Our three volunteers used walking sticks, not wheelchairs, but all had problems lifting and connecting the heavy quick-charge cables and plug, even when our test car was parked with its charge plug at its furthest point. as close as possible to the charger. Two of our testers declined the invitation to try extending the cable a few meters out the back of the car, saying it would simply be impossible for them.

Heavy cables and plugs

The fundamental issue that the BSI guidelines overlook is the weight and limited maneuverability of fast charging cables, and the significant strength and dexterity required to orient the plug with the socket. Even when supported at one end, per BSI guidelines, we measured the weight at around 7kg for an extended cable. When lifted near the loader, it weighed about 5 kg.

Driver Sarah Webb, who relies on a Hyundai Tucson provided by Motability, told us she was excited about the green benefits of electric vehicles and was ready to drive one.

“Wow,” she said, after struggling with the cable. “If it was the only option to recharge, I would have to stay home. The car is my freedom, and that’s a horrible thought.

Auto Express calls for maximum weight limits for charging cables

Auto Express responded to the draft PAS 1899 consultation, requiring maximum weight limits to be included within the scope of the standard.

We say that charging stations should not be considered “accessible” if users cannot lift or steer cables, and that maximum weight limits should be agreed with disabled groups.

If the charging station industry cannot meet the acceptable weight restrictions for cables installed on fast charging equipment, the government or charging service providers must look to the approach taken at gas stations. where attendants are available to meet the needs of disabled drivers who require assistance with gasoline or diesel. pumps.

Our response to the BSI consultation states:

“We do not believe it is acceptable, responsible or even honest to launch any formal accessibility standard that does not consider the weight and maneuverability of charging cables, and the scope of the standard should be expanded to cover this fundamental issue.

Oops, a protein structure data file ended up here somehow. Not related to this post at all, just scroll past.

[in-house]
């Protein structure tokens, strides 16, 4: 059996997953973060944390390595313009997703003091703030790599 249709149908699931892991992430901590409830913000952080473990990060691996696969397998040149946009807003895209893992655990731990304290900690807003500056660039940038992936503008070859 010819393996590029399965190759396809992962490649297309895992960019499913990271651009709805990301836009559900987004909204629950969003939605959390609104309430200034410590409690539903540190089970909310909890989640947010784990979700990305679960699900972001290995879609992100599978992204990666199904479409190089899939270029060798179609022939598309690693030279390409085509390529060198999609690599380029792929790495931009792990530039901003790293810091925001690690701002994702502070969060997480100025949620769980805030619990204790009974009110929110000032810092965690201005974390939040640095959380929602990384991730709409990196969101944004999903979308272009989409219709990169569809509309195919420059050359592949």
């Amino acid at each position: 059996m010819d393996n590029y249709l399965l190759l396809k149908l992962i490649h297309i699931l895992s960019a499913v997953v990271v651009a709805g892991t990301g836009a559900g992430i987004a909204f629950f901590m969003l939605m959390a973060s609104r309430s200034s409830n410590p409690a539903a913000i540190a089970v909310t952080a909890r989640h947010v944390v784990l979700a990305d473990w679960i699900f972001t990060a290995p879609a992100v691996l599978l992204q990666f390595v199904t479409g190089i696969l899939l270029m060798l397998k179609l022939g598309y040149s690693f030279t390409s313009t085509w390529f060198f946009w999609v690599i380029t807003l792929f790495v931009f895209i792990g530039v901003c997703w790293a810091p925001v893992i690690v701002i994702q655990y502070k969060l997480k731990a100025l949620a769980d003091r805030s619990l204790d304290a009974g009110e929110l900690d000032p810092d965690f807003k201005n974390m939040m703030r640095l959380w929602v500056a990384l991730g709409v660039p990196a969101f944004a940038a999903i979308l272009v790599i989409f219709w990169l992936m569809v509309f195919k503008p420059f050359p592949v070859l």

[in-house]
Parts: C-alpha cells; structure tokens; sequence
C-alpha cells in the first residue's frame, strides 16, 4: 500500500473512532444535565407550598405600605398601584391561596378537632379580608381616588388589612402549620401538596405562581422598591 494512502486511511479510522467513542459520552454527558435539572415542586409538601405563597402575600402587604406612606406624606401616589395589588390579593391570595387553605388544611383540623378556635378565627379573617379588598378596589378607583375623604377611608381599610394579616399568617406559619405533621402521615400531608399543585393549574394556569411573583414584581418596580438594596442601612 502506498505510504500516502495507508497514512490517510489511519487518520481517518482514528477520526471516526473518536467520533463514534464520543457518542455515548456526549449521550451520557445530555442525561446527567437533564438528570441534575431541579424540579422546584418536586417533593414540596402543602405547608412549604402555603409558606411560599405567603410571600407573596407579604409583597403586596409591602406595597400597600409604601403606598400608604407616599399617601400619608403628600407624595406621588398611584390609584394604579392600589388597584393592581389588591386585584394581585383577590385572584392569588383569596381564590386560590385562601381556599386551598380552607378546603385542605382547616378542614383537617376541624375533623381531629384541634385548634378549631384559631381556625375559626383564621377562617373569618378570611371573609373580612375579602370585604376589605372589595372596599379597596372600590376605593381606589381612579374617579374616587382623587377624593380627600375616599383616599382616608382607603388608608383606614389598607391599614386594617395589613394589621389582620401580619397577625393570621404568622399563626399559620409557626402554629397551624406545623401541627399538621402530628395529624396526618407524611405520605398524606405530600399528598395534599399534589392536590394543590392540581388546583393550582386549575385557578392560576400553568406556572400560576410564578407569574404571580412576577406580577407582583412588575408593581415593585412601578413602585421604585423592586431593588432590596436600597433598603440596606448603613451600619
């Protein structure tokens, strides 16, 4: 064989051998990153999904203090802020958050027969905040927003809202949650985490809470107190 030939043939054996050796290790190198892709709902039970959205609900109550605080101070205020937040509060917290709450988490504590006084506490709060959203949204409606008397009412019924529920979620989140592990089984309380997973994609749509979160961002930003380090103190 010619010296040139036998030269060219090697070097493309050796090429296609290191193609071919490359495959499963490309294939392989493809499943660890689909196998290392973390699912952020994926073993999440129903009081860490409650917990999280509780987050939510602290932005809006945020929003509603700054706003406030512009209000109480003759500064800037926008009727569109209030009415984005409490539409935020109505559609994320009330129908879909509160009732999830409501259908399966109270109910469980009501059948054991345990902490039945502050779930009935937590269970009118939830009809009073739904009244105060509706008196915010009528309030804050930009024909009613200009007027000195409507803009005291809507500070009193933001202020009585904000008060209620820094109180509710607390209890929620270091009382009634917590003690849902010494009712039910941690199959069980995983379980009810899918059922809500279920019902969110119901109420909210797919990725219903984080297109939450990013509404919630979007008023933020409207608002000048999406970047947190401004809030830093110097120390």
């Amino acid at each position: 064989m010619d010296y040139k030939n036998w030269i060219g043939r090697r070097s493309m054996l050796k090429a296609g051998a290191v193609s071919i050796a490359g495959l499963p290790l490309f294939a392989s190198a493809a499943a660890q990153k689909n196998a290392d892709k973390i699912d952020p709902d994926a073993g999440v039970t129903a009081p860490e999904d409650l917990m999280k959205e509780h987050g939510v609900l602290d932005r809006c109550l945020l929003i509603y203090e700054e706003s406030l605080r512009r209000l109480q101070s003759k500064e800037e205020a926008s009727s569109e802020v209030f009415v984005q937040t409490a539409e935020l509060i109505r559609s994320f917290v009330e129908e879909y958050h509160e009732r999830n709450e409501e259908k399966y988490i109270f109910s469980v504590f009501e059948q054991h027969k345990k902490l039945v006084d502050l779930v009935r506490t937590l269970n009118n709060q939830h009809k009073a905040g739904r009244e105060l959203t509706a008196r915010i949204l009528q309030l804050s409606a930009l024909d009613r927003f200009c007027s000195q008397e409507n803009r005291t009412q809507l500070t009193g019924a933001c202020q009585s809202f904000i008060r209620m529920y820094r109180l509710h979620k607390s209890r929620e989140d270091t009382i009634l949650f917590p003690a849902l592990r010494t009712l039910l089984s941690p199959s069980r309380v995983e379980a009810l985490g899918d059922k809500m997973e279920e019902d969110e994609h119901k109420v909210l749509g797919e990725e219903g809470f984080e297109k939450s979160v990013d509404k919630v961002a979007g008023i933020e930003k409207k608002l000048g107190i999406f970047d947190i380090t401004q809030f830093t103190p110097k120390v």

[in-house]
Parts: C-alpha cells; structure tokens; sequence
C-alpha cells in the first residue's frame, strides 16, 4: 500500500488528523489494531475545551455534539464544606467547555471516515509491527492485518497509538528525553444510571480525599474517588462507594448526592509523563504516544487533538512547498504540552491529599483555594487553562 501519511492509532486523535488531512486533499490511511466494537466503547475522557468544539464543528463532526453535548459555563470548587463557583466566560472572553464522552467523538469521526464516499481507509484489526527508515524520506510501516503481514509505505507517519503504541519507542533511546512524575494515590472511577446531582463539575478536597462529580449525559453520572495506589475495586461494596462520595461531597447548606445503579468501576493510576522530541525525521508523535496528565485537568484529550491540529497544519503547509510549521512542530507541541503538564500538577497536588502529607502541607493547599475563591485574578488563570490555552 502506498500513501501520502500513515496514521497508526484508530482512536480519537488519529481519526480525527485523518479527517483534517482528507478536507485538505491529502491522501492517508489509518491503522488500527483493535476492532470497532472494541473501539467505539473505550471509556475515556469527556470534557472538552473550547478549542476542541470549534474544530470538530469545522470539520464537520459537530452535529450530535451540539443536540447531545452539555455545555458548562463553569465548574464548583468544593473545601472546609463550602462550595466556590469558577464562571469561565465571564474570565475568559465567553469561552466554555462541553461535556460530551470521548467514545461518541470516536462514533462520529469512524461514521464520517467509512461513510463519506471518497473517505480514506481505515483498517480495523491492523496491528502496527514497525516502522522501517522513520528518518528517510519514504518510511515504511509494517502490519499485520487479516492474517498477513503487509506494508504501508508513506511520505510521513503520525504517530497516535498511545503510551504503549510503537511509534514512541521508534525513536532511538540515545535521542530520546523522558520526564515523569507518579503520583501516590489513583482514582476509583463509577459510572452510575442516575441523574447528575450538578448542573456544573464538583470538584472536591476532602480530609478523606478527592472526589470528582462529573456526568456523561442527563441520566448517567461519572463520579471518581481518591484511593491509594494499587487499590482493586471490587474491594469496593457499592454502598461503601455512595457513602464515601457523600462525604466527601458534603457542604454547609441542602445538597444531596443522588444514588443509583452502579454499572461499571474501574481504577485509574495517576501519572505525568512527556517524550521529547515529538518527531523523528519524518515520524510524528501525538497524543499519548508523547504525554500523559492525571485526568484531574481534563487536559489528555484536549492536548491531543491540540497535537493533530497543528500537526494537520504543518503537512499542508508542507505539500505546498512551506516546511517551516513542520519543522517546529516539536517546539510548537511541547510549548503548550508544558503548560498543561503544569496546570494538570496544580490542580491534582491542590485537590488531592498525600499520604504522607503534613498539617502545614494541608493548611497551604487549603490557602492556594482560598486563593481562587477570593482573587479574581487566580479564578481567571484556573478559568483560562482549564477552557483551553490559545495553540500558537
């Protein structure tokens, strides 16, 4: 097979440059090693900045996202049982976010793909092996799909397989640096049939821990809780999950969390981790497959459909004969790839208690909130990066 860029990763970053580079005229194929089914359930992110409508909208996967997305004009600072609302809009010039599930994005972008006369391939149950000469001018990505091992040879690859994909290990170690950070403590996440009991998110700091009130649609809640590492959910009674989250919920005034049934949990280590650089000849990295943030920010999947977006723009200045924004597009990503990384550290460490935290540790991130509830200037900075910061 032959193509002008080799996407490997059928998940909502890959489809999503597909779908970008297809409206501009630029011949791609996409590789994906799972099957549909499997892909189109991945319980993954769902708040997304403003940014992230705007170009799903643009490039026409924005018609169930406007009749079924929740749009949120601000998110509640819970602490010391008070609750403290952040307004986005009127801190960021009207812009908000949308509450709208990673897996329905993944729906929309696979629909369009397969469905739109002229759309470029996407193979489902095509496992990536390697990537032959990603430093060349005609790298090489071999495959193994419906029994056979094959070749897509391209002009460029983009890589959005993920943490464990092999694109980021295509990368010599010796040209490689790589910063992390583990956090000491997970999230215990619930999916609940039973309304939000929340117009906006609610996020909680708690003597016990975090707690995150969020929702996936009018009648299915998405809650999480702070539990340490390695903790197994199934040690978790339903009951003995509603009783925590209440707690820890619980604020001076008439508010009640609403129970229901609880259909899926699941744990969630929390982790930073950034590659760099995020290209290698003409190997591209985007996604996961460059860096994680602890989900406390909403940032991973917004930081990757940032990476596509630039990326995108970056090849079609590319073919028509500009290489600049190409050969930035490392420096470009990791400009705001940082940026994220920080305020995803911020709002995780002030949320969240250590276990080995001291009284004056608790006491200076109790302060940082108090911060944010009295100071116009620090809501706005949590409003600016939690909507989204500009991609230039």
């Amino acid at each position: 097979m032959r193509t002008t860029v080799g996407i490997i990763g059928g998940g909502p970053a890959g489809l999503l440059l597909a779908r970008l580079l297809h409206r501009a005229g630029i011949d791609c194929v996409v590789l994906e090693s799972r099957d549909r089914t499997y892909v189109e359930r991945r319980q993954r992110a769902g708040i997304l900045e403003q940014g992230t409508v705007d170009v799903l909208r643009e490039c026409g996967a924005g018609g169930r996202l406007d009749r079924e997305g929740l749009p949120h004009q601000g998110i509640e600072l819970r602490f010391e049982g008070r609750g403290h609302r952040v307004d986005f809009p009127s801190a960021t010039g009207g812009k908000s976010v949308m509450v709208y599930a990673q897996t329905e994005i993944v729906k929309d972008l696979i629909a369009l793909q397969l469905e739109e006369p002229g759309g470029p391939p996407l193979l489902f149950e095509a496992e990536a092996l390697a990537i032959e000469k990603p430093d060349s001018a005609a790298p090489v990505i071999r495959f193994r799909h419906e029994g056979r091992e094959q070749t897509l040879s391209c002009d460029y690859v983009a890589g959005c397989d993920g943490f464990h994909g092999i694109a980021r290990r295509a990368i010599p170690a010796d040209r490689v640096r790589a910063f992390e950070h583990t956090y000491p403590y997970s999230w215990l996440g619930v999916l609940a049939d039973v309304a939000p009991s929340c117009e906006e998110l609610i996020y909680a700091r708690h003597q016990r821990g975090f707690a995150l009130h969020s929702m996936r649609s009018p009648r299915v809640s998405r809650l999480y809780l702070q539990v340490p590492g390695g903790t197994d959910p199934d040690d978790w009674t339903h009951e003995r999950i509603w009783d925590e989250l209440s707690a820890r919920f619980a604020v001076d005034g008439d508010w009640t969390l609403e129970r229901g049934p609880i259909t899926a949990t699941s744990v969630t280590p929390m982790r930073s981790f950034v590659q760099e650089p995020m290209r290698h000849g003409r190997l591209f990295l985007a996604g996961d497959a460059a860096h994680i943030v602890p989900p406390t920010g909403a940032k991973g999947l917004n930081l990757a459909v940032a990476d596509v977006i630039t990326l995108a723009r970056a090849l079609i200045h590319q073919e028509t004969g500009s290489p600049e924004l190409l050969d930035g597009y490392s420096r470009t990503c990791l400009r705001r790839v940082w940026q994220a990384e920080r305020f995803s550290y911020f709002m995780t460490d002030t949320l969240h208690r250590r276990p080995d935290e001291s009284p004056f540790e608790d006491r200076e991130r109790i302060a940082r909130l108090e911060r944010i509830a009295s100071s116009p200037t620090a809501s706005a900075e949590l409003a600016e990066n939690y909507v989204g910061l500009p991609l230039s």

“PAS 1899 as currently written is great news for infrastructure designers and installers who can say ‘we meet officially approved standards’, but it is of no use to an incoming driver. at a charging site and are unable to lift the cable and plug into their car.

“PAS 1899 as it stands will leave people with disabilities wondering who the accessibility standard was written for; disabled drivers, or an industry or government seeking to sweep their problems under the rug.

BSI recognizes that cable weight is an issue

The BSI’s PAS 1899 project states that accessible charging stations should use cables hanging from one end to help manage weight and avoid tripping hazards, but it does not address the maximum allowable cable weight. However, a cover letter to the consultation shows that BSI is aware of the issues:

“Cable weights (and associated cable management systems to reduce the unused weight of a cable) and cable lengths can be difficult to use and maneuver for people with disabilities, especially for charging stations more powerful. It is desirable to have a measurable metric to specify for cable weight, and when cable management systems should be used to support cable weight, thereby improving accessibility.

Hand holding EV charging cable

Background research for PAS 1899 and steering group discussions did not identify any specific values ​​that could be used, and as such the current wording of the weight/cable management systems clauses focuses on principles rather than measurable values,” the letter reads.

“In the absence of specific measurable information, OZEV and Motability are discussing the possibility of creating a technical working group to address the accessibility of cable weights, cable management systems and cable lengths, depending of different types of public charging stations,” says the BSI.

However, with this consultation and process still to be confirmed, the danger is that the publication of PAS 1899 in its current form will leave installers free to declare that charging stations meet the approved standard, knowing that they will be unusable. by many drivers.

Company commitment to charging stations

Charging station installer Osprey’s ‘accessible charging bay’, revealed at the end of April at the Fully Charged show, features the Kempower design we tried out in Banbury.

Its bulky six-metre cable is partly supported by the charger’s upper arm, which is supposed to bear much of the weight, but one of our Banbury testers tried the charger out at the show to confirm it was also problematic. . Osprey told us he was on the board of the team responsible for writing PAS, while the company’s website states: “Working with UK charity Motability and taking taking into account customer feedback, we have gained an in-depth understanding of the key requirements that must be addressed in the design of all public charging sites, including: space, borders, screen and handle height , ease of payment, cables and general usability of a charger. »

Auto Express Equal Access For All Campaign